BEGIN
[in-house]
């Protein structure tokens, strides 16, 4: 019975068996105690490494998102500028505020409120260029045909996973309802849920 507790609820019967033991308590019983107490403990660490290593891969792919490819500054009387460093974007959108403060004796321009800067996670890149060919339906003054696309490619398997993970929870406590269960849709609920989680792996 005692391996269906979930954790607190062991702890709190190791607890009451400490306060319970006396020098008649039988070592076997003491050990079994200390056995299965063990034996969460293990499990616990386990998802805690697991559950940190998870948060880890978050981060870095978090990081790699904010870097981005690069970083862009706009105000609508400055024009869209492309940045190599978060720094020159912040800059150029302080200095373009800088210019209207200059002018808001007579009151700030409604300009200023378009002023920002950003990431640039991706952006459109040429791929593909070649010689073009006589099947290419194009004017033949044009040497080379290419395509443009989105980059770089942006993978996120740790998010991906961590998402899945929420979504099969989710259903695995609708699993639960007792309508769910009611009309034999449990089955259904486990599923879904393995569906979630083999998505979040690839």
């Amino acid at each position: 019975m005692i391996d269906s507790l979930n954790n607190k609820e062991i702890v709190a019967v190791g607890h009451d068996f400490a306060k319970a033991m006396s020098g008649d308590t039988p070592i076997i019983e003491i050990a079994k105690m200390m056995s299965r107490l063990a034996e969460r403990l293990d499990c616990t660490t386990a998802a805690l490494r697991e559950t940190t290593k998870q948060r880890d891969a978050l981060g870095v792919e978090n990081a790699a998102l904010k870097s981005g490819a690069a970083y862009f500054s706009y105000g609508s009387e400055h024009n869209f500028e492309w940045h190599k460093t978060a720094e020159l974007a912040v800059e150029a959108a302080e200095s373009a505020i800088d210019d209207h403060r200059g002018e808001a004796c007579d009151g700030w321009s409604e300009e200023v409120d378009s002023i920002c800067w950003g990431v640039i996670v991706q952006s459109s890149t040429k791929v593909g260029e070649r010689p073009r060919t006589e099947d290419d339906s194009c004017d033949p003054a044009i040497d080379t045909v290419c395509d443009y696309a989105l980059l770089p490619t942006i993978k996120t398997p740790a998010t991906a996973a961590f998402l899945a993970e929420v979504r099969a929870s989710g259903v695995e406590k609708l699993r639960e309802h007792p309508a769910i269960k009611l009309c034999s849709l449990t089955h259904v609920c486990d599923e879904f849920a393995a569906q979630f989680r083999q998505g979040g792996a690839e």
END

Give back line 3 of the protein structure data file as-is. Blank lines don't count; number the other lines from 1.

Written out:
């Amino acid at each position: 019975m005692i391996d269906s507790l979930n954790n607190k609820e062991i702890v709190a019967v190791g607890h009451d068996f400490a306060k319970a033991m006396s020098g008649d308590t039988p070592i076997i019983e003491i050990a079994k105690m200390m056995s299965r107490l063990a034996e969460r403990l293990d499990c616990t660490t386990a998802a805690l490494r697991e559950t940190t290593k998870q948060r880890d891969a978050l981060g870095v792919e978090n990081a790699a998102l904010k870097s981005g490819a690069a970083y862009f500054s706009y105000g609508s009387e400055h024009n869209f500028e492309w940045h190599k460093t978060a720094e020159l974007a912040v800059e150029a959108a302080e200095s373009a505020i800088d210019d209207h403060r200059g002018e808001a004796c007579d009151g700030w321009s409604e300009e200023v409120d378009s002023i920002c800067w950003g990431v640039i996670v991706q952006s459109s890149t040429k791929v593909g260029e070649r010689p073009r060919t006589e099947d290419d339906s194009c004017d033949p003054a044009i040497d080379t045909v290419c395509d443009y696309a989105l980059l770089p490619t942006i993978k996120t398997p740790a998010t991906a996973a961590f998402l899945a993970e929420v979504r099969a929870s989710g259903v695995e406590k609708l699993r639960e309802h007792p309508a769910i269960k009611l009309c034999s849709l449990t089955h259904v609920c486990d599923e879904f849920a393995a569906q979630f989680r083999q998505g979040g792996a690839e």